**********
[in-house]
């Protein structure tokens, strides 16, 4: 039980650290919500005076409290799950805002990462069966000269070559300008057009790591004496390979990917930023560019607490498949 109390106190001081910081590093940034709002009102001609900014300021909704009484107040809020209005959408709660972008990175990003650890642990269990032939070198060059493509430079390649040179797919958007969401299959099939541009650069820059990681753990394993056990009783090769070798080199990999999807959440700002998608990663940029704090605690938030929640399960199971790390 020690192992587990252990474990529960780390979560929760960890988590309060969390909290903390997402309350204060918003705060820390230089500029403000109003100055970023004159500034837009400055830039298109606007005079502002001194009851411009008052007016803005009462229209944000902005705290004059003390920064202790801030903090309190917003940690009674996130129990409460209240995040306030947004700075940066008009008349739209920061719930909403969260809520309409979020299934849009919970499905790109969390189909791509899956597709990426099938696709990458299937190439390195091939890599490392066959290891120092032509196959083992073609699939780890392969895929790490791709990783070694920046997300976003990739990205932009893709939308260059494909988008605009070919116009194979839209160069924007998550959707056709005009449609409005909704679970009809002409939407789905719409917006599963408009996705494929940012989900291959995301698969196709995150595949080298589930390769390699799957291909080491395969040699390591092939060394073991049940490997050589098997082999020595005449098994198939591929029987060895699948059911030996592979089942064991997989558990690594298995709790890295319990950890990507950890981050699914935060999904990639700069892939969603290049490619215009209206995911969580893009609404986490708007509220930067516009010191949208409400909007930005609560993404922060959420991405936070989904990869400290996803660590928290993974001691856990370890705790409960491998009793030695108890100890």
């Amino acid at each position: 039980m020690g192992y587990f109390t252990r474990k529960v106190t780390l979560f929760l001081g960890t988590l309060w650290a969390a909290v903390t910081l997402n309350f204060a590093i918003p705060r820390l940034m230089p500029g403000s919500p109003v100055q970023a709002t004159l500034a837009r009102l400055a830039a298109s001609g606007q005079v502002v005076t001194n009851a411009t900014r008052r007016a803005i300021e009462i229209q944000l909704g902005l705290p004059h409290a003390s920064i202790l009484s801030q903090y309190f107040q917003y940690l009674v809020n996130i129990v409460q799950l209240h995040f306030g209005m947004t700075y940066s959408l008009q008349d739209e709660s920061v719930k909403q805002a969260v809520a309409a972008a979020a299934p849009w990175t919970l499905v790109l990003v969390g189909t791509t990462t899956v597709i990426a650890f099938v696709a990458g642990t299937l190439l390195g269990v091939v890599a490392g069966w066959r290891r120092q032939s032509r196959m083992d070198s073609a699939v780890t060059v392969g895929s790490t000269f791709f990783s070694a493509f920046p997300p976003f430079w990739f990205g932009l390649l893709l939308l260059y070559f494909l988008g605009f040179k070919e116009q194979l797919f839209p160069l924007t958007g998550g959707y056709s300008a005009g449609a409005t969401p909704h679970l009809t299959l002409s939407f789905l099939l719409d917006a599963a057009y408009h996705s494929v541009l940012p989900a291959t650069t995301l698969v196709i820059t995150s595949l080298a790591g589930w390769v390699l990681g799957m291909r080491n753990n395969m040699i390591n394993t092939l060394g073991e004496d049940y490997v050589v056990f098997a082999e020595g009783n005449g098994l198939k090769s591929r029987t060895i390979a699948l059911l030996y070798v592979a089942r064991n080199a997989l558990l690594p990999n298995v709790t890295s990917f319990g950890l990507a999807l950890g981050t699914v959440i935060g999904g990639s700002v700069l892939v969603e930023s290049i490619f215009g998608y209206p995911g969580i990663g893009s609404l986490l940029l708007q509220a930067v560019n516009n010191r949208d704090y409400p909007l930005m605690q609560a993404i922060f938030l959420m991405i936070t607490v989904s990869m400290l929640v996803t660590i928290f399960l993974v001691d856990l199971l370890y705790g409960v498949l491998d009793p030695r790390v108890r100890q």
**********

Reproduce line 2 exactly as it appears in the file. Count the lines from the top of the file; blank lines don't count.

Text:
């Protein structure tokens, strides 16, 4: 039980650290919500005076409290799950805002990462069966000269070559300008057009790591004496390979990917930023560019607490498949 109390106190001081910081590093940034709002009102001609900014300021909704009484107040809020209005959408709660972008990175990003650890642990269990032939070198060059493509430079390649040179797919958007969401299959099939541009650069820059990681753990394993056990009783090769070798080199990999999807959440700002998608990663940029704090605690938030929640399960199971790390 020690192992587990252990474990529960780390979560929760960890988590309060969390909290903390997402309350204060918003705060820390230089500029403000109003100055970023004159500034837009400055830039298109606007005079502002001194009851411009008052007016803005009462229209944000902005705290004059003390920064202790801030903090309190917003940690009674996130129990409460209240995040306030947004700075940066008009008349739209920061719930909403969260809520309409979020299934849009919970499905790109969390189909791509899956597709990426099938696709990458299937190439390195091939890599490392066959290891120092032509196959083992073609699939780890392969895929790490791709990783070694920046997300976003990739990205932009893709939308260059494909988008605009070919116009194979839209160069924007998550959707056709005009449609409005909704679970009809002409939407789905719409917006599963408009996705494929940012989900291959995301698969196709995150595949080298589930390769390699799957291909080491395969040699390591092939060394073991049940490997050589098997082999020595005449098994198939591929029987060895699948059911030996592979089942064991997989558990690594298995709790890295319990950890990507950890981050699914935060999904990639700069892939969603290049490619215009209206995911969580893009609404986490708007509220930067516009010191949208409400909007930005609560993404922060959420991405936070989904990869400290996803660590928290993974001691856990370890705790409960491998009793030695108890100890």